Tuesday, April 11, 2017

Album Review: The Road Ahead by Joslin

The Road Ahead is the third album and second non-holiday recording from Dallas-based musician and composer, Joslin. Comprised of eleven compositions spanning forty-nine minutes, this 2010 release adheres to a similar formula as his debut album, The Lone Traveler, while mostly scaling back the heavier techno-dance elements in favor of more contemporary rhythms. Likewise showcasing a colorful array of electronic, global and symphonic orchestral textures, the album features a handful of talented guest artists, of which includes guitarist David Abrams, violinist Radu Cernat, and vocalists Lauren Lamb and Elizabeth Leonard.

“The Atlantic Prelude” introduces the album with symphonic orchestration and a contemporary electronic rhythm, as Latin dance and rock elements lend the composition a sultry, dramatic flair that’s highlighted by cello, classical and electric guitar. Following it up is the equally aesthetic, “Celestial Rain”, a sensual chill-out number accentuated with touches of smooth jazz and lounge. Easily my favorite composition on the album, it seemingly evokes images of a Mediterranean oceanside casted by sunshine and rain, as flowing piano notes ringing like chimes are warmly immersed in bubbling electronics and a bass-laden groove. Switching gears a bit with “Sunrise”, this contemporary instrumental piece opens with singing birds and symphonic orchestration led by piano and brass instruments. Elegantly optimistic and celebratory, it brings imagery to mind of sunlight pouring into a magnificent ballroom or dancehall. “Fall” is one of two compositions that features the vocals of Lauren Lamb; tailored to more of a pop-rock mode, she sings a catchy melody on this decisively mainstream radio-friendly song. Slipping back into an exotic swathe, “Body Language” is a sumptuous chill-jazz tune that showcases Spanish guitar and a cha-cha rhythm. Imbued with a seductively nocturnal mystique, this tantalizing piece perfectly evokes an atmosphere of a romantic evening on the pier, as one can almost feel the caressing breeze gently blowing in from sea. I’m also particularly fond of “Lonely Lovers Lullaby”, which features the wordless, aria-like vocals of Elizabeth Leonard. Led by a waltzing pace, this classically-infused number showcases a whimsically haunting piano and violin melody, as it seemingly recalls that of masked couples dancing in a vast white room. Another favorite is “Cat and Mouse Tango”, where ‘tango meets techno’ for an interesting twist. Here, Radu Cernat leads the enchantingly romantic composition with his classical violin. Closing out the album on a gently optimistic note is the title track, “The Road Ahead”. A contemporary instrumental piece that bears subtle Celtic nuances throughout, it aptly portrays peaceful scenery of a sunny and open, northern terrain.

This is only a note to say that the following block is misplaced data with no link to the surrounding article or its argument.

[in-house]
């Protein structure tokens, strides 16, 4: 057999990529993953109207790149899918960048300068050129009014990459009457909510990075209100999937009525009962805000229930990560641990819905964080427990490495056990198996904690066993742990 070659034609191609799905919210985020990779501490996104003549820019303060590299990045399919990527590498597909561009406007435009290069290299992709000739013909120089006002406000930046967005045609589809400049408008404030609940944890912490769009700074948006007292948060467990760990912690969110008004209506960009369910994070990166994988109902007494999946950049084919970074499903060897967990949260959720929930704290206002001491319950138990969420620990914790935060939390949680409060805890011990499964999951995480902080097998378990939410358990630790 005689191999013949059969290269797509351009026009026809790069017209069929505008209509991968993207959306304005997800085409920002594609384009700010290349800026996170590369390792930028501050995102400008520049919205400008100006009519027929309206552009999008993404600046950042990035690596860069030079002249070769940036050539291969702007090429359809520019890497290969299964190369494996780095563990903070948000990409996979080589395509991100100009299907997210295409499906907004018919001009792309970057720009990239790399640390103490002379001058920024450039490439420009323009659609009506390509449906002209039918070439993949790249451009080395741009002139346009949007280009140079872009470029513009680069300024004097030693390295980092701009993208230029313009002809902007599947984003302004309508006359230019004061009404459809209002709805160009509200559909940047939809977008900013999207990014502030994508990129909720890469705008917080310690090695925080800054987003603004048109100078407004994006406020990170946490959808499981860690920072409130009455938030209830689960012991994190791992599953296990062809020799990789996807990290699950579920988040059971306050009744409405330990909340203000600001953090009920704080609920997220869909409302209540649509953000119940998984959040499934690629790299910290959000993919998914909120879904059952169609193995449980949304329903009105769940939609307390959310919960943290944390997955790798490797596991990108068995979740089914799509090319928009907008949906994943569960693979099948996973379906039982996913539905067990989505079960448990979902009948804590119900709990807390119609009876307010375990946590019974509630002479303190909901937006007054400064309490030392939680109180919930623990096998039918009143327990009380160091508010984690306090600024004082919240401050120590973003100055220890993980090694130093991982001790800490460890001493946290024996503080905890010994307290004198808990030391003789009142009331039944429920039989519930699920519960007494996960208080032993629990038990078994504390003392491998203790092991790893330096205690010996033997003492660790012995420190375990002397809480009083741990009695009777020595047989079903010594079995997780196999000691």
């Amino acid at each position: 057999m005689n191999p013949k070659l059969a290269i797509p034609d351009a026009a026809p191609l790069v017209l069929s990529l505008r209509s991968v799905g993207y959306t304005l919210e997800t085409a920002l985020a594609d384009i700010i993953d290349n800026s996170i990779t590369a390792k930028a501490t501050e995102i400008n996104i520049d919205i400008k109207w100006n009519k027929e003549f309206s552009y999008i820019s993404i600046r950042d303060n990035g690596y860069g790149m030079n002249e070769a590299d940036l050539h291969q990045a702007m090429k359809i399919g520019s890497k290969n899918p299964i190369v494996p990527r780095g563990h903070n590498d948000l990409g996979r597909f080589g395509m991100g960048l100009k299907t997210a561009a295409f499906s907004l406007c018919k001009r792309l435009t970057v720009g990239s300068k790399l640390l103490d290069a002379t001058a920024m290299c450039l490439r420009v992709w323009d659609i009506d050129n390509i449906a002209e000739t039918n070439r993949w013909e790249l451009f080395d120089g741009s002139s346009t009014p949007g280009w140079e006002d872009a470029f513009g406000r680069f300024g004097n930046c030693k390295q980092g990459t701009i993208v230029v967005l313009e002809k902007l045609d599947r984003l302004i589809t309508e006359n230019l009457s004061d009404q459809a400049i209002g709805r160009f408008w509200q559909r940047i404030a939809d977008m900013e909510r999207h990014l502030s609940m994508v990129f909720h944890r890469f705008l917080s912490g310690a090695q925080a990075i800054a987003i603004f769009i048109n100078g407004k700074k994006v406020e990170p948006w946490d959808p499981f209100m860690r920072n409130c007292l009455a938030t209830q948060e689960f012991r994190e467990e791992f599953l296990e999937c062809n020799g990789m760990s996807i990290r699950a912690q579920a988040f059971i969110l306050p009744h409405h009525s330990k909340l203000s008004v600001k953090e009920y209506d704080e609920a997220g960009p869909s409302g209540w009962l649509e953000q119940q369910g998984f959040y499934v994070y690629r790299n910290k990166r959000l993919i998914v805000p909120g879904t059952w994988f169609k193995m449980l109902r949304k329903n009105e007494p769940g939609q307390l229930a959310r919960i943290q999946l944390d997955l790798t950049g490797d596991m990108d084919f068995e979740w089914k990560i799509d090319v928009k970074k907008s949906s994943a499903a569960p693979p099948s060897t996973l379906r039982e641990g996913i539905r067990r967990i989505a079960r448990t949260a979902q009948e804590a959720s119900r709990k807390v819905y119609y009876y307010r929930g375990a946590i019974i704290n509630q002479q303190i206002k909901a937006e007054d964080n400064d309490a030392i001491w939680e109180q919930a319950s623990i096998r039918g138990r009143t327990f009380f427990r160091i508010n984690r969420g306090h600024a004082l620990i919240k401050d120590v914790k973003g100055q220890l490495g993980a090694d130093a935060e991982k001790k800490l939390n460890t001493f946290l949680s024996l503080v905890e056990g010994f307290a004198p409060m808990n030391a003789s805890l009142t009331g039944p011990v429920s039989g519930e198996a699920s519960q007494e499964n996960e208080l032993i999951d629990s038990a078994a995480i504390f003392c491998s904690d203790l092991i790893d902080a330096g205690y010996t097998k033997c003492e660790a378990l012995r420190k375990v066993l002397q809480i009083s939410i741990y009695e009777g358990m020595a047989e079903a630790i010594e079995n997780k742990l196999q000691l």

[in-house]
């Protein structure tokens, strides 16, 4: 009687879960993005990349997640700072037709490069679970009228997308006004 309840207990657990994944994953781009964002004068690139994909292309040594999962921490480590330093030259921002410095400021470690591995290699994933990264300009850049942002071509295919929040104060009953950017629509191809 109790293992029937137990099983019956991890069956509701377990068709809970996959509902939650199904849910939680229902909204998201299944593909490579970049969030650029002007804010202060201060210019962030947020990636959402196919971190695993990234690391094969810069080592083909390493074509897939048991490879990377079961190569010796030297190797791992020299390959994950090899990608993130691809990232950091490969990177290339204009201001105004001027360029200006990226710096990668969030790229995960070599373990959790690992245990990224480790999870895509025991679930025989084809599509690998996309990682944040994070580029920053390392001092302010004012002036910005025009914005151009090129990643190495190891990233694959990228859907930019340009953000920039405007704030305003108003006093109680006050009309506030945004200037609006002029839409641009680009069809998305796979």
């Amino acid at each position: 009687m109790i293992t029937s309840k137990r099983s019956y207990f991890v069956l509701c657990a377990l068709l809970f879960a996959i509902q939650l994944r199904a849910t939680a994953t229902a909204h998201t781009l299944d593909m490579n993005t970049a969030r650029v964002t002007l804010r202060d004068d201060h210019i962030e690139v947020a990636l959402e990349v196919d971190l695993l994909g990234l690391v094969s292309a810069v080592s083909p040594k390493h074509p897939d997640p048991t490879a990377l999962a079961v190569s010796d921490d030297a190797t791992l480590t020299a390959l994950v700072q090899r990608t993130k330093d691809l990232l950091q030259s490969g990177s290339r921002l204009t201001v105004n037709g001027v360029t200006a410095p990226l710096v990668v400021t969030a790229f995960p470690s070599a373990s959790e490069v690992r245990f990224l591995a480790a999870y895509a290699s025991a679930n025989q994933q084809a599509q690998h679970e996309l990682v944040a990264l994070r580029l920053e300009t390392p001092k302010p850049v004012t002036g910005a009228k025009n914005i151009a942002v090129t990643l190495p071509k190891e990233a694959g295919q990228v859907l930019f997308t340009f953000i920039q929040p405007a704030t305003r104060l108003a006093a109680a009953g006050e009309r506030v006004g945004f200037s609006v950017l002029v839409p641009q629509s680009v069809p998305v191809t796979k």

Another top-notch production from an amazing multi-talent, Joslin seemingly immerses himself in the diverse cultures and geographical locations that inspire his lovely compositions. Always infusing his intricate arrangements with an authentic and soulful essence, I’m once again remarkably impressed by the range of his musical dexterity! ~Candice Michelle

For more information please visit the artist's website. This album is also available on Amazon and iTunes.

Review originally published on Journeyscapes Radio on 04/11/17.

Tuesday, April 4, 2017

Album Review: The Lone Traveler by Joslin

Joslin Dsouza is an Oman-born musician-composer who currently resides in Dallas, Texas. Having first begun playing piano by ear at the age of four, he later enrolled in classical piano lessons, eventually studying under the academic curriculum of the Royal School of Music, London. Since moving to the United States, Joslin’s music has been featured on numerous television shows, commercials and documentaries. Released in 2006, his debut album, The Lone Traveler, was inspired by a story he learned in music class about the evolution of the modern guitar, specifically, the Arabic contributions to Spanish guitar music. Comprised of ten compositions spanning approximately fifty minutes, the album incorporates influences of world, techno, classical and contemporary instrumental styles of music, inviting the listener to embark on a spirit-soaring journey full of cultural richness and vivid colors painted throughout.